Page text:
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Haiti: The Narratives Behind the Numbers

With an area of 10,700 square miles, the country of Haiti is roughly the same size as the state of Massachusetts, with a population (about 10 million) comparable to the state of Michigan. On January 12, 2010, a devastating earthquake killed over 200,000 people, which is equivalent to a city the size of Grand Rapids. One year later, more than a million people – double the population of Boston – remain homeless.

With an area of 10,700 square miles, Haiti is roughly the same size as Harney County, Oregon but with a population two-and-a-half times larger than the entire state’s. On January 12, 2010, all the citizens of Eugene and Bend died in an earthquake. On the first anniversary of the quake, the populations of Portland, Salem, Gresham, Hillsboro, Beaverton, Medford, Springfield, Corvallis, Aloha, Tigard, Albany, Lake Owego, Keizer, McMinnville, and Oregon City remain homeless. The town of Mt. Angel, just four miles from my house, has perished in a cholera outbreak. In other words, if I’m not dead or homeless, I know someone who is.

Haiti is in the U.S.’s backyard but it is still too remote from my heart. I try to put the unfathomable in a context I can understand, to shock my way through the abstractions, the distance and the statistics that obscure the narratives behind the enormous numbers.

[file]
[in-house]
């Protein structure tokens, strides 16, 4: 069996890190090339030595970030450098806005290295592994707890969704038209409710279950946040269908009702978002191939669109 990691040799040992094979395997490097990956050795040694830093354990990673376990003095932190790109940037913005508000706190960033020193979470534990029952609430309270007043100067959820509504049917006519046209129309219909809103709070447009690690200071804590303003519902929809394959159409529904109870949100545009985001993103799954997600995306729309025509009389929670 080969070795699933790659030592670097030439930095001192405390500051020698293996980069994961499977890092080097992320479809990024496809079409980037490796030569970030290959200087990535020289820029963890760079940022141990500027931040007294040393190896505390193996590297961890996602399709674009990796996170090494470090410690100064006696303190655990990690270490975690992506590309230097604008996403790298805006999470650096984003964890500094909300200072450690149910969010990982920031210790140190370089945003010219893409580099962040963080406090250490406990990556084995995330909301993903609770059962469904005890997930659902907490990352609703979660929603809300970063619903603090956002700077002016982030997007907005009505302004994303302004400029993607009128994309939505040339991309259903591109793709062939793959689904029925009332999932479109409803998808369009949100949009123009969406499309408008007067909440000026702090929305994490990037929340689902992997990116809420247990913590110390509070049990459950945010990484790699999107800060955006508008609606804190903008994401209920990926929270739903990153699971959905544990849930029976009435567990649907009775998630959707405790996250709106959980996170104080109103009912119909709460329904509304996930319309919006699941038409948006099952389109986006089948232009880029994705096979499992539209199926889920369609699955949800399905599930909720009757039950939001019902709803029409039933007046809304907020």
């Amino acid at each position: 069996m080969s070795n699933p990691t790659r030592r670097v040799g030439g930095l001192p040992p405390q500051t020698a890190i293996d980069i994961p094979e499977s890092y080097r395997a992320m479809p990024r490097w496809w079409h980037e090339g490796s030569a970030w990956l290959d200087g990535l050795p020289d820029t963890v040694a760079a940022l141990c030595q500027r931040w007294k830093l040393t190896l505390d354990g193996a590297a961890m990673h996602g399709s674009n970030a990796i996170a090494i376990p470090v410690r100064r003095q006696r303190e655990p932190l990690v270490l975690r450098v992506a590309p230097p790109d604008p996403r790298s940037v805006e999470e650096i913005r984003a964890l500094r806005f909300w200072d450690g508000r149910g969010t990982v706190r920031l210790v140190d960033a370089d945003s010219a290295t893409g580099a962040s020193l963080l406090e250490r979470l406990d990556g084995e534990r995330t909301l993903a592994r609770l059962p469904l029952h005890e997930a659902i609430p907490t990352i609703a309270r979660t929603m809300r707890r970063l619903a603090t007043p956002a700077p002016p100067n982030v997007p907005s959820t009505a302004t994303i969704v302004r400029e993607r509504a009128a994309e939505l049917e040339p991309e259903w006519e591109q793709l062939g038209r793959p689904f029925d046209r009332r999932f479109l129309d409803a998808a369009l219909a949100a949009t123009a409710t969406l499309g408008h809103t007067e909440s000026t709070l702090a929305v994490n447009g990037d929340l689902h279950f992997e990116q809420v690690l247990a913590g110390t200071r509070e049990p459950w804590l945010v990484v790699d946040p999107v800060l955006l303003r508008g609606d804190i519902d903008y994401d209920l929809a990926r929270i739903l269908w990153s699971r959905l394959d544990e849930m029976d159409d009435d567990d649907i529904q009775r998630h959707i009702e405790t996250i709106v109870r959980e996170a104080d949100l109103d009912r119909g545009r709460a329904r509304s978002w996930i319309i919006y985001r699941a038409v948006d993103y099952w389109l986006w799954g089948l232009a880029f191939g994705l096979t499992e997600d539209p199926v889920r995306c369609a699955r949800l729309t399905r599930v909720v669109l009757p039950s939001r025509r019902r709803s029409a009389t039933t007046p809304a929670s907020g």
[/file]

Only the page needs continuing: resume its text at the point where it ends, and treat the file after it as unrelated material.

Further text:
Words help more, and I look, for example, to the writing of the Haitian novelist Edwidge Danticat. She wrote an essay last year for The New Yorker about her family in Haiti. She’s back in the January 17, 2011 issue of that magazine, with a short piece about voodou, rivers and streams, and resilience:

But what I didn’t fully understand was that in Haiti people’s spirits never really die. This has been proved true in the stories we have seen and read during the past year, of boundless suffering endured with grace and dignity: mothers have spent nights standing knee-deep in mud, cradling their babies in their arms, while rain pounded the tarpaulin above their heads; amputees have learned to walk, and even dance, on their new prostheses within hours of getting them; rape victims have created organizations to protect other rape victims; people have tried, in any way they could, to reclaim a shadow of their past lives.


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